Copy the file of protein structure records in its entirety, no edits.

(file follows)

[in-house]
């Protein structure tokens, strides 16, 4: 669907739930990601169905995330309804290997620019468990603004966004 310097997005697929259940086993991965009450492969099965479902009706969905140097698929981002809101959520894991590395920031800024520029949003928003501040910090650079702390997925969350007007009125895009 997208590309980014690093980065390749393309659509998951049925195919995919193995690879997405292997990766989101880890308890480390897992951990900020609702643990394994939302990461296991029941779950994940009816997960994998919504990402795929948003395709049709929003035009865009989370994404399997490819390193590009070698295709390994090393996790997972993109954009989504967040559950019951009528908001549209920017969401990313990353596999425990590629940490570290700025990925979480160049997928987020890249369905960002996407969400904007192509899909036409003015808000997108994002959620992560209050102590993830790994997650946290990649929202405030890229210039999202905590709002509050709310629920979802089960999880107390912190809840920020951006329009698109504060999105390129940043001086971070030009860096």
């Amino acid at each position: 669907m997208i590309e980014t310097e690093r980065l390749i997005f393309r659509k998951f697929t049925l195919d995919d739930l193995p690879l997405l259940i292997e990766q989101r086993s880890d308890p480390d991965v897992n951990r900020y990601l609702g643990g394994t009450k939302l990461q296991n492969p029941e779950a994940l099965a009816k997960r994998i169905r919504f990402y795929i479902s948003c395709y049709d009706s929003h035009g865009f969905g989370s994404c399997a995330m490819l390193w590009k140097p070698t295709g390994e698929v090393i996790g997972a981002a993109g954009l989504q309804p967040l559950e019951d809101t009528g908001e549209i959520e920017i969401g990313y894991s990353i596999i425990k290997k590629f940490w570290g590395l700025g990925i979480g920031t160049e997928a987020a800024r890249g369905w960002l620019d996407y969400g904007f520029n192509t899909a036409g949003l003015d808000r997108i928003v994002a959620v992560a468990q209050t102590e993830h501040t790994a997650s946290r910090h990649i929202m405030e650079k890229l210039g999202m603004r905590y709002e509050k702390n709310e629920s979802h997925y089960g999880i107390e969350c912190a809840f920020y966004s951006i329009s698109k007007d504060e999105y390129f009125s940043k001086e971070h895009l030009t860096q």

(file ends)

[in-house]
């Protein structure tokens, strides 16, 4: 669907739930990601169905995330309804290997620019468990603004966004 310097997005697929259940086993991965009450492969099965479902009706969905140097698929981002809101959520894991590395920031800024520029949003928003501040910090650079702390997925969350007007009125895009 997208590309980014690093980065390749393309659509998951049925195919995919193995690879997405292997990766989101880890308890480390897992951990900020609702643990394994939302990461296991029941779950994940009816997960994998919504990402795929948003395709049709929003035009865009989370994404399997490819390193590009070698295709390994090393996790997972993109954009989504967040559950019951009528908001549209920017969401990313990353596999425990590629940490570290700025990925979480160049997928987020890249369905960002996407969400904007192509899909036409003015808000997108994002959620992560209050102590993830790994997650946290990649929202405030890229210039999202905590709002509050709310629920979802089960999880107390912190809840920020951006329009698109504060999105390129940043001086971070030009860096």
């Amino acid at each position: 669907m997208i590309e980014t310097e690093r980065l390749i997005f393309r659509k998951f697929t049925l195919d995919d739930l193995p690879l997405l259940i292997e990766q989101r086993s880890d308890p480390d991965v897992n951990r900020y990601l609702g643990g394994t009450k939302l990461q296991n492969p029941e779950a994940l099965a009816k997960r994998i169905r919504f990402y795929i479902s948003c395709y049709d009706s929003h035009g865009f969905g989370s994404c399997a995330m490819l390193w590009k140097p070698t295709g390994e698929v090393i996790g997972a981002a993109g954009l989504q309804p967040l559950e019951d809101t009528g908001e549209i959520e920017i969401g990313y894991s990353i596999i425990k290997k590629f940490w570290g590395l700025g990925i979480g920031t160049e997928a987020a800024r890249g369905w960002l620019d996407y969400g904007f520029n192509t899909a036409g949003l003015d808000r997108i928003v994002a959620v992560a468990q209050t102590e993830h501040t790994a997650s946290r910090h990649i929202m405030e650079k890229l210039g999202m603004r905590y709002e509050k702390n709310e629920s979802h997925y089960g999880i107390e969350c912190a809840f920020y966004s951006i329009s698109k007007d504060e999105y390129f009125s940043k001086e971070h895009l030009t860096q």